The Mormon Church as the Restored Church

By: Marvin W. Cowan; ©1999
The Mormon Church claims to be the “restored” church. But what evidence is there that the Church needed to be restored? What did they “restore” it to? Pastor Cowan also examines Joseph Smith’s account of the founding of the Church of Jesus Christ of Latter Day Saints. He compares Smith’s account with newspapers and legal documents of the time to determine whether or not Smith’s account is true. His findings may surprise you.

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The Mormon Church claims to be a restoration of “the only true and living church upon the face of the whole earth” (Doctrine & Covenants 1:30). It also claims that there was a “decline and final extinction of the primitive church among men” (The Great Apostasy, Preface) and therefore, all other churches are a part of “apostate Christendom” (Mormon Doctrine, p. 131). Notice how LDS Apostle, James Talmage explains the concept of the restoration:

The Church of Jesus Christ of Latter-day Saints proclaims the restoration of the Gospel, and the re-establishment of the Church as of old, in this, the Dispensation of the Fulness of Times. Such restoration and re-establishment, with the modern bestowal of the Holy Priesthood, would be unnecessary and indeed impossible had the Church of Christ continued among men with unbroken succession of Priesthood and power, since the “meridian of time.” The restored Church affirms that a general apostasy developed during and after the apostolic period, and that the primitive Church lost its power, authority, and graces as a divine institution, and degenerated into an earthly organization only. The significance and importance of the great apostasy, as a condition precedent to the re-establishment of the Church in modern times, is obvious. If the alleged apostasy of the primitive Church was not a reality, The Church of Jesus Christ of Latter-day Saints is not the divine institution its name proclaims. (The Great Apostasy, Preface)

Talmage makes two very important points in the above quotation: 1. It would be un­necessary and even impossible to restore the true Church and Gospel if they still existed on earth because you can’t “restore” something unless it is marred or destroyed. (To restore something is to put it back in its original condition as nearly as possible). 2. The second point Talmage makes is that if there was no universal apostasy or extinction of the original Church and Gospel, The Church of Jesus Christ of Latter-day Saints can’t be a “restoration” of Christ’s true Church and Gospel and therefore, its claims would be false.

In spite of Mormonism’s claim that there was a universal apostasy, their own scriptures contradict that teaching. Section 7 of the Doctrine and Covenants is supposed to be a translated version of a revelation recorded by the Apostle John and later revealed to Jo­seph Smith. Verses 1-3 say:

And the Lord said unto me: John, my beloved, what desirest thou? For if you shall ask what you will, it shall be granted unto you. And I said unto him: Lord, give unto me power over death, that I may live and bring souls unto thee. And the Lord said unto me: verily, verily, I say unto thee, because thou desirest this thou shalt tarry until I come in my glory, and shalt prophesy before nations, kindreds, tongues, and people.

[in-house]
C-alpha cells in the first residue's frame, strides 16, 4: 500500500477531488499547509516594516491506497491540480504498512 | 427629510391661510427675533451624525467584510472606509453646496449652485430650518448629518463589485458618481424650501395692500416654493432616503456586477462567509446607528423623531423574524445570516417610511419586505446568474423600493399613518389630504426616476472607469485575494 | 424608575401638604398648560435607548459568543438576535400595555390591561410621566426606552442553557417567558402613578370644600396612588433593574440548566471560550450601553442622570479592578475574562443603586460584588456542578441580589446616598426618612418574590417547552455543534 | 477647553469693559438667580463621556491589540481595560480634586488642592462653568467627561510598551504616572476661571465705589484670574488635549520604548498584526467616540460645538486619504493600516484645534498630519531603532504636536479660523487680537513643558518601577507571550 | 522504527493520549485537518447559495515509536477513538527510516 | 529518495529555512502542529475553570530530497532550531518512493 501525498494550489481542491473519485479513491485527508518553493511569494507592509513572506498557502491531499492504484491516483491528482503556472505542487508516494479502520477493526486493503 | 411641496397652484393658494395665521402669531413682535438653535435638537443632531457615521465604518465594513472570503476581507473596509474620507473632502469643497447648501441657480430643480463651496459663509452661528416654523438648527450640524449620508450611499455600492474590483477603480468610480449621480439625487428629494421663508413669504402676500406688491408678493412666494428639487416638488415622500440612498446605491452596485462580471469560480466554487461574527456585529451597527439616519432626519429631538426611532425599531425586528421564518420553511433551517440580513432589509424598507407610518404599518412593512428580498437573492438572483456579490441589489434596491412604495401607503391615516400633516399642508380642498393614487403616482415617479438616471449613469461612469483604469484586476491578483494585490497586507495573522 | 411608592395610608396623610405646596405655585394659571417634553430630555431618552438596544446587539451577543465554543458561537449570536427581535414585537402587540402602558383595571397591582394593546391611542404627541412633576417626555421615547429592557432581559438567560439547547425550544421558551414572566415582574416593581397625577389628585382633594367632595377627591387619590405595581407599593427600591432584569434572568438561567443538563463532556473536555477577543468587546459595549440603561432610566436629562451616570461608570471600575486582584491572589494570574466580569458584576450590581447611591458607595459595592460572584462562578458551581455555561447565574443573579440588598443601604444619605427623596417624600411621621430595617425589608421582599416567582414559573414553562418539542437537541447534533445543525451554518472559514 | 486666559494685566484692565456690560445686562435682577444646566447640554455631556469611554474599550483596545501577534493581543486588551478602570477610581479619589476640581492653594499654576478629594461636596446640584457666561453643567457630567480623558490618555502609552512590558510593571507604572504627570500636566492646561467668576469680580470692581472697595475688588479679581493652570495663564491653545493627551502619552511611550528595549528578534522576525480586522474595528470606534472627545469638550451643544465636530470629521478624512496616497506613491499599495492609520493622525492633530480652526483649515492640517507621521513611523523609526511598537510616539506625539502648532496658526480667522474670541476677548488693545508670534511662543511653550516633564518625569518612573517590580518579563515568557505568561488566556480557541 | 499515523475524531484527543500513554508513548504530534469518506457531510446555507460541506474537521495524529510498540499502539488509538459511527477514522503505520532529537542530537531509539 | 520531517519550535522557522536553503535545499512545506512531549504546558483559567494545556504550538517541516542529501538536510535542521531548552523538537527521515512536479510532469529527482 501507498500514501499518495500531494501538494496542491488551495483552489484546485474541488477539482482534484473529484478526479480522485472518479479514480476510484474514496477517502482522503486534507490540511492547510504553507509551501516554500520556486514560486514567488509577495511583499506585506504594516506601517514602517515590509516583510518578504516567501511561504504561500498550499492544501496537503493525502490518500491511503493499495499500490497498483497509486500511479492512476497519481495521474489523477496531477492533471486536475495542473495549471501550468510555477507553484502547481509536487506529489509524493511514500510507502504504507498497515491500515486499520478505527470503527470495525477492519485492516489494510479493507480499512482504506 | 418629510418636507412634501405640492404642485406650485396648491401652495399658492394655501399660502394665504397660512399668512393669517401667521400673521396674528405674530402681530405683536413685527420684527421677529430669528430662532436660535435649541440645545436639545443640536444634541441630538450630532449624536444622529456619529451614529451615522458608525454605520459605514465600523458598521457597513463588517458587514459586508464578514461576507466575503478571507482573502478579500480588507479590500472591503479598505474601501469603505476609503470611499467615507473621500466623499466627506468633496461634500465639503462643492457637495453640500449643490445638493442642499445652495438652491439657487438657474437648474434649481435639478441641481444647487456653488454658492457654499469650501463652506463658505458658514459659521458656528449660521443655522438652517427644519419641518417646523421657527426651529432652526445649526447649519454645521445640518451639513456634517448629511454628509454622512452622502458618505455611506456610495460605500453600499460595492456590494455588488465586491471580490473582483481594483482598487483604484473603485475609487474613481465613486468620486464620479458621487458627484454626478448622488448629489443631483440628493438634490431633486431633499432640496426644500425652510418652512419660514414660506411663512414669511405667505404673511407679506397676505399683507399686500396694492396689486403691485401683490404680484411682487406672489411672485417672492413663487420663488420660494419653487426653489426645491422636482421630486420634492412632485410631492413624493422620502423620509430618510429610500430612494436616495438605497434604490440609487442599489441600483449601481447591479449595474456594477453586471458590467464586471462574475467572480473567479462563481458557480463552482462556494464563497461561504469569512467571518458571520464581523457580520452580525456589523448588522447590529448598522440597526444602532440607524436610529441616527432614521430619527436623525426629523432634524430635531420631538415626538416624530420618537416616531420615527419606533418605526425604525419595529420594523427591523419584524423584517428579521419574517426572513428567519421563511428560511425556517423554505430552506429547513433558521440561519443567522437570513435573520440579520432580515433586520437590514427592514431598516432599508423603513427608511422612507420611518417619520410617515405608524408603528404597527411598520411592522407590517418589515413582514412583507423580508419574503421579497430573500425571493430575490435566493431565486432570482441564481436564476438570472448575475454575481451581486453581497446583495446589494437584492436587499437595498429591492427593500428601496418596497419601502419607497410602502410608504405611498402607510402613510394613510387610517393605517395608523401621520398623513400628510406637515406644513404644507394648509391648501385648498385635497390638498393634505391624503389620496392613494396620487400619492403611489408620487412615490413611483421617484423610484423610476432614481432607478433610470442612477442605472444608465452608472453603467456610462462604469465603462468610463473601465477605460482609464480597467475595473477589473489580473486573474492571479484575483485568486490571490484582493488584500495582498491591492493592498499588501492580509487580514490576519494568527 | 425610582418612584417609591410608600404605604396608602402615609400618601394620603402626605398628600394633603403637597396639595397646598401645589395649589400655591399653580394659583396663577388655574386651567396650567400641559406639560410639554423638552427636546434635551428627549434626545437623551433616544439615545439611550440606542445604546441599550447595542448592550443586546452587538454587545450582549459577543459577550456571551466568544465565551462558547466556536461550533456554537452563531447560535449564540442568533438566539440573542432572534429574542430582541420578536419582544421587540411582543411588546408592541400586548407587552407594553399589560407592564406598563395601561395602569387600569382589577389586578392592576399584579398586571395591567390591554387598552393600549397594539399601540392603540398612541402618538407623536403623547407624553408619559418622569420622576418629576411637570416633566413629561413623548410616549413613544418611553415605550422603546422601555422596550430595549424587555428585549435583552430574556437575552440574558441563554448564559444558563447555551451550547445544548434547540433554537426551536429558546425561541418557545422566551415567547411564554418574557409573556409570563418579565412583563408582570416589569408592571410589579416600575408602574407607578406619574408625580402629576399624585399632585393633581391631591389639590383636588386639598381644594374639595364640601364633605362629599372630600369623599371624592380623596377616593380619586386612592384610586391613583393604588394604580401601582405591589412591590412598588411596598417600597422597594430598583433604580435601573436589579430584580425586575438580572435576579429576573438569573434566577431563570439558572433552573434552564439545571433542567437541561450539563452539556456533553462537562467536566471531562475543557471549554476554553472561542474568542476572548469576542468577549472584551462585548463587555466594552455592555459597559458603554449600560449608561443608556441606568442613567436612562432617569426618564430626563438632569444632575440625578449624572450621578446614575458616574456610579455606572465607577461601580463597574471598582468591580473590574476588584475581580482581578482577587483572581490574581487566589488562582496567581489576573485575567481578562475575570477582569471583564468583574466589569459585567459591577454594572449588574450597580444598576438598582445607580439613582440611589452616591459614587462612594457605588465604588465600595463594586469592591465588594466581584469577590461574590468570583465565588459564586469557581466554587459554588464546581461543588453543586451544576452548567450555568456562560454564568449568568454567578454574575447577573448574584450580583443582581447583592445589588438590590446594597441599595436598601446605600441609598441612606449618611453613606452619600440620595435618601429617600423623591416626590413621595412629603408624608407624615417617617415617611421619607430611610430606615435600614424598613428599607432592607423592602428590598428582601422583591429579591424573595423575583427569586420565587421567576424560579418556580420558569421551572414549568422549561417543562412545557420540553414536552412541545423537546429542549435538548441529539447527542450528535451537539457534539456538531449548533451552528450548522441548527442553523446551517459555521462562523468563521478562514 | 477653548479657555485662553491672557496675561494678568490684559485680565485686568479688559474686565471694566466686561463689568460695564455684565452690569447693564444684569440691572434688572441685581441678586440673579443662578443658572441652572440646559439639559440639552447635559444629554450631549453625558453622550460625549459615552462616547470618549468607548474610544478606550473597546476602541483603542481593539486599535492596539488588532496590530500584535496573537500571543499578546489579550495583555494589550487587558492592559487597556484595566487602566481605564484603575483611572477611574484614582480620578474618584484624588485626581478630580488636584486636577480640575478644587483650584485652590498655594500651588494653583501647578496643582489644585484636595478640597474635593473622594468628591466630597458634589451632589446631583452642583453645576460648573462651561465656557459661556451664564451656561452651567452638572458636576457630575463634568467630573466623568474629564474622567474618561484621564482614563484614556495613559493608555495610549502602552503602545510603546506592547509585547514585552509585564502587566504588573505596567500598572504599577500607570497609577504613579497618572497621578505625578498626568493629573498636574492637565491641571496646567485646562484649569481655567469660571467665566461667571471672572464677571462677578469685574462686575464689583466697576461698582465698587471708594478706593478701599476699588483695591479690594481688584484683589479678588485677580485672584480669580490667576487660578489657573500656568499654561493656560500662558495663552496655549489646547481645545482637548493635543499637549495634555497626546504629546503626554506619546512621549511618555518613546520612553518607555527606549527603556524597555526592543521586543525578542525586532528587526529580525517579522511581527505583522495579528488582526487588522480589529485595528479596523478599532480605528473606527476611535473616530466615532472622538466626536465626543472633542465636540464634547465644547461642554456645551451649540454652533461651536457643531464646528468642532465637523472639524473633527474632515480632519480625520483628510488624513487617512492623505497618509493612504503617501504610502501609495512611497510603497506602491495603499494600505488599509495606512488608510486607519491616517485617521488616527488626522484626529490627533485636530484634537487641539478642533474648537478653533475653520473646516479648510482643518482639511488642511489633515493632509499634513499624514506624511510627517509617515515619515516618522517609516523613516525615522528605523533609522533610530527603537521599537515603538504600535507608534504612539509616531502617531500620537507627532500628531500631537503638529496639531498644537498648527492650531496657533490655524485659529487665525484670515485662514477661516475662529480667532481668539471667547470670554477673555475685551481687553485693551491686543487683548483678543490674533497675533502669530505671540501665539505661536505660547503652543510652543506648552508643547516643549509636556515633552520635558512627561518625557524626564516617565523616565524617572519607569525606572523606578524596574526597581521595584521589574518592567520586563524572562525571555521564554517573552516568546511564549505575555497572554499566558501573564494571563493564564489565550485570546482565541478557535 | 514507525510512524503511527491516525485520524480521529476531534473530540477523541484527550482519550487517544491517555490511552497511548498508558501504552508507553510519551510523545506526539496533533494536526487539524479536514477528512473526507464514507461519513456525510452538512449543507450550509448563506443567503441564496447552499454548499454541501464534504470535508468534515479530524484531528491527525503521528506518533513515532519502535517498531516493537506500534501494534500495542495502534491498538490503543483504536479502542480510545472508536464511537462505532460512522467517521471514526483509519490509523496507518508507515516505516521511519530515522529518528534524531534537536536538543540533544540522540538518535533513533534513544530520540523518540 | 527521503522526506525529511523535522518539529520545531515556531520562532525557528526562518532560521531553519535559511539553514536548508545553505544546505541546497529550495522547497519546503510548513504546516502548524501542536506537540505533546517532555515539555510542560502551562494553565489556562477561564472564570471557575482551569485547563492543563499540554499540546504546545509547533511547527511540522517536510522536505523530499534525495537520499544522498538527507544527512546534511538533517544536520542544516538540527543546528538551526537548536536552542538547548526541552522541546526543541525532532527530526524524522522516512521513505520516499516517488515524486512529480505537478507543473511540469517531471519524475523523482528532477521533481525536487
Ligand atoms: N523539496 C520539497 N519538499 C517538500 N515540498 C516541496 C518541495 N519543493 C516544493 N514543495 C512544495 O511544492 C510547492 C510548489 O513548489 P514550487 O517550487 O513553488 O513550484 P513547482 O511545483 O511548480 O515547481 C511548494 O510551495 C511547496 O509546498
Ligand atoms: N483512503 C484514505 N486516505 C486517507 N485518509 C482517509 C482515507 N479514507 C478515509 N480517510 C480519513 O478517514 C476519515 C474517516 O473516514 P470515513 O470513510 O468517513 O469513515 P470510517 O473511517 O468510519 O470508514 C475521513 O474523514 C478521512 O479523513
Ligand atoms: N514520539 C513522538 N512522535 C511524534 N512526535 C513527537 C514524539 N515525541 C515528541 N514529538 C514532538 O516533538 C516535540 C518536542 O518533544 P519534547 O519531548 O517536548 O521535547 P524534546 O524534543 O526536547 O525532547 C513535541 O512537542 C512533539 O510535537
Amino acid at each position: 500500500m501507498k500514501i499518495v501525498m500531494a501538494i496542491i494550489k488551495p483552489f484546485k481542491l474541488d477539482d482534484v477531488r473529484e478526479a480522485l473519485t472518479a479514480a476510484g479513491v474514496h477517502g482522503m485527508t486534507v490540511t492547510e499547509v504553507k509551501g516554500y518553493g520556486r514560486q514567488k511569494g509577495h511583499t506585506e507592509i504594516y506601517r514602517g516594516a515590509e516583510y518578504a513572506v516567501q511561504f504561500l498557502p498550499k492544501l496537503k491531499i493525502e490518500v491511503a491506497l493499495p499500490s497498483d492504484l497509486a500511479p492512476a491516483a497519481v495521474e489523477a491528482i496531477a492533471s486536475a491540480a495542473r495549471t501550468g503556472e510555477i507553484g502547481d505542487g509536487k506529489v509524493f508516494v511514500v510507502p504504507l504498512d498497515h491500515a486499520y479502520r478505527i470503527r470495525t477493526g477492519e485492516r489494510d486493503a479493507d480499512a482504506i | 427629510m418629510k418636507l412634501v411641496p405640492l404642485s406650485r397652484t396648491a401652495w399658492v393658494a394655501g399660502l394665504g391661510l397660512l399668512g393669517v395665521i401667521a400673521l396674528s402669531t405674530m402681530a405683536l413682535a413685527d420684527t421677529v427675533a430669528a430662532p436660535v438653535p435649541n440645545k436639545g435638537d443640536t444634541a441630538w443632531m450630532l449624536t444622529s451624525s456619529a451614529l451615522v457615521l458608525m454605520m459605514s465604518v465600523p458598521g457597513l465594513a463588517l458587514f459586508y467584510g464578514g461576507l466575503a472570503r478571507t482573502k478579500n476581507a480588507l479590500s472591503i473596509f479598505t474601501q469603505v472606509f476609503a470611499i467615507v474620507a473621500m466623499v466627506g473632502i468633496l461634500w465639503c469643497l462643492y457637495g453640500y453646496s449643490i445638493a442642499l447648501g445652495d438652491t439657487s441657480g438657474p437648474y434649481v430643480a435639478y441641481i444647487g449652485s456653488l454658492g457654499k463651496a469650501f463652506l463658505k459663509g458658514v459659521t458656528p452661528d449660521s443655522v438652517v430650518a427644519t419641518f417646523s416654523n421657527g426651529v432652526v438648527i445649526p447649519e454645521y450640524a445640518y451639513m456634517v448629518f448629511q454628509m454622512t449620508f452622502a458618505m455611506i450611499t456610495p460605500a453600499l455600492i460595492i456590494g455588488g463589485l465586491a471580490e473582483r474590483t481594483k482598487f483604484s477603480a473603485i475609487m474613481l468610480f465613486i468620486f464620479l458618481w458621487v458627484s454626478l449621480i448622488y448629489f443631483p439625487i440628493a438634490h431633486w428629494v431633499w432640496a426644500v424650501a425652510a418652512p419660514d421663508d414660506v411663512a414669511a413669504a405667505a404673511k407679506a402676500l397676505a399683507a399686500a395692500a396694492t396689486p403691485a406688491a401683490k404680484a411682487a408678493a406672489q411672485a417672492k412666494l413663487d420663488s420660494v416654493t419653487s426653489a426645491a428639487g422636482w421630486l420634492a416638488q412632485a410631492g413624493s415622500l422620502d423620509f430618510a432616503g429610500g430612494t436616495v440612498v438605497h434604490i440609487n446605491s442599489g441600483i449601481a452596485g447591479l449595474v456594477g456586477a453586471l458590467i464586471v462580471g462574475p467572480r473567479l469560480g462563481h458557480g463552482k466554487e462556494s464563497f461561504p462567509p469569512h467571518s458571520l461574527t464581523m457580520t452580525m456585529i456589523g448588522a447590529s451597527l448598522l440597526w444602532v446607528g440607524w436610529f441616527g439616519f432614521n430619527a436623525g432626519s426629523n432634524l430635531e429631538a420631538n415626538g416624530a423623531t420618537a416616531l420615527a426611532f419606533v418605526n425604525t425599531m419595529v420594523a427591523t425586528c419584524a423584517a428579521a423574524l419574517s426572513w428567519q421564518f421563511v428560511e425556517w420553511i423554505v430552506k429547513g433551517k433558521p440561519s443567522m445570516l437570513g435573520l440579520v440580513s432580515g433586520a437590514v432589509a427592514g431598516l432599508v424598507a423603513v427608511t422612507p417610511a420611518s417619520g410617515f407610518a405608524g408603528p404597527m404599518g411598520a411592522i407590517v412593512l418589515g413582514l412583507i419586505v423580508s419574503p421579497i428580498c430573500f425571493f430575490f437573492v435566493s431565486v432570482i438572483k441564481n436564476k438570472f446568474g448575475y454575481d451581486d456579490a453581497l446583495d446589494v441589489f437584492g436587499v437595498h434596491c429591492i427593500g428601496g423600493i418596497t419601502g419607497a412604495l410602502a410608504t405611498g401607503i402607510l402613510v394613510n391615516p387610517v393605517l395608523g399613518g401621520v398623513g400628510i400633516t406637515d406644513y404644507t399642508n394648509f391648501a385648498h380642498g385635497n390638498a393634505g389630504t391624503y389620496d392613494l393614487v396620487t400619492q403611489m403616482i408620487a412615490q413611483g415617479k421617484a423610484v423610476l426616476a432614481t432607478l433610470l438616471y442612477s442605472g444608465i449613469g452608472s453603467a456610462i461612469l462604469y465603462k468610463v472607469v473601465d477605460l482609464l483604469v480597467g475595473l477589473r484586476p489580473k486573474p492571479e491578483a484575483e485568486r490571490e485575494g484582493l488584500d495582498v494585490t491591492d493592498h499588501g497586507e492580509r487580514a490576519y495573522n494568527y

Verse 6 goes on to say that John “shall minister for those who shall be heirs of salva­tion who dwell on the earth.” This text is the reason why Mormons claim that the Apostle John has been on the earth preaching the gospel and bringing souls to Jesus ever since he became a disciple of Christ in the first century. But, how could there have been a “universal apostasy” of the Church and Gospel if the Apostle John was actually doing what this LDS scripture said he would do? But that is only part of the problem.

The Book of Mormon also claims that after Jesus was resurrected in Judea, he ap­peared in America and chose twelve “Nephite” disciples to function like the twelve did in Palestine. The heading over 3rd Nephi, chapter 28 says: “Nine of the Twelve desire and are promised an inheritance in Christ’s kingdom when they die—The three Nephites desire and are given power over death so as to remain on the earth until Jesus comes again— They are translated and see things not lawful to utter, and they are now ministering among men.” In 3rd Nephi 28:6 Jesus told the three Nephite disciples that He knew that they wanted the same thing that the Apostle John wanted, so in verse 7 He said to them: “ye shall never taste of death; but ye shall live to behold all the doings of the Father unto the children of men, even until all things shall be fulfilled according to the will of the Father, when I shall come in my glory with the powers of heaven.” Then verse 18 says those three “did go forth upon the face of the land, and did minister unto all the people, uniting as many to the church as would believe in their preaching; baptizing them, and as many as were baptized did receive the Holy Ghost.” Thus, according to LDS scripture, four disciples of Jesus never died but have been on the earth preaching, baptizing, and adding people to the Church, and they will continue to do so until He comes again. That teaching is in con­flict with the LDS teaching of a universal apostasy whereby the true Church and Gospel were no longer on earth. How could there be such an apostasy with four Apostles of Christ on earth along with multitudes of their converts? Either Mormonism’s doctrine of a univer­sal apostasy is wrong or their scripture is wrong—or both!

In the Bible, Jesus said, “I will build my church and the gates of hell shall not prevail against it” (Matt. 16:18). He also said “all power is given unto me in heaven and in earth” (Matt. 28:18), so He surely should have had the ability to build His Church! Even after He had ascended into heaven, Acts 2:47 records: “And the Lord added to the church daily such as should be saved.” Thus, He was building His Church just like He said He would in Matthew 16:18. The Apostle Paul declared that God “gave Him (Christ) to be the head over all things to the church, which is His body—” (Eph. 1:22-23). And in Ephesians 5:23, he said, “Christ is the head of the Church.” Again in Colossians 1:18 Paul said, Christ “is the head of the body, the church.” Notice that Scripture describes the Church as a body with Christ as the Head. The Head and body are permanently joined together as one unit. Therefore, it is difficult to understand how the “body” or Church could become universally apostate unless the Head also became apostate—which is unthinkable!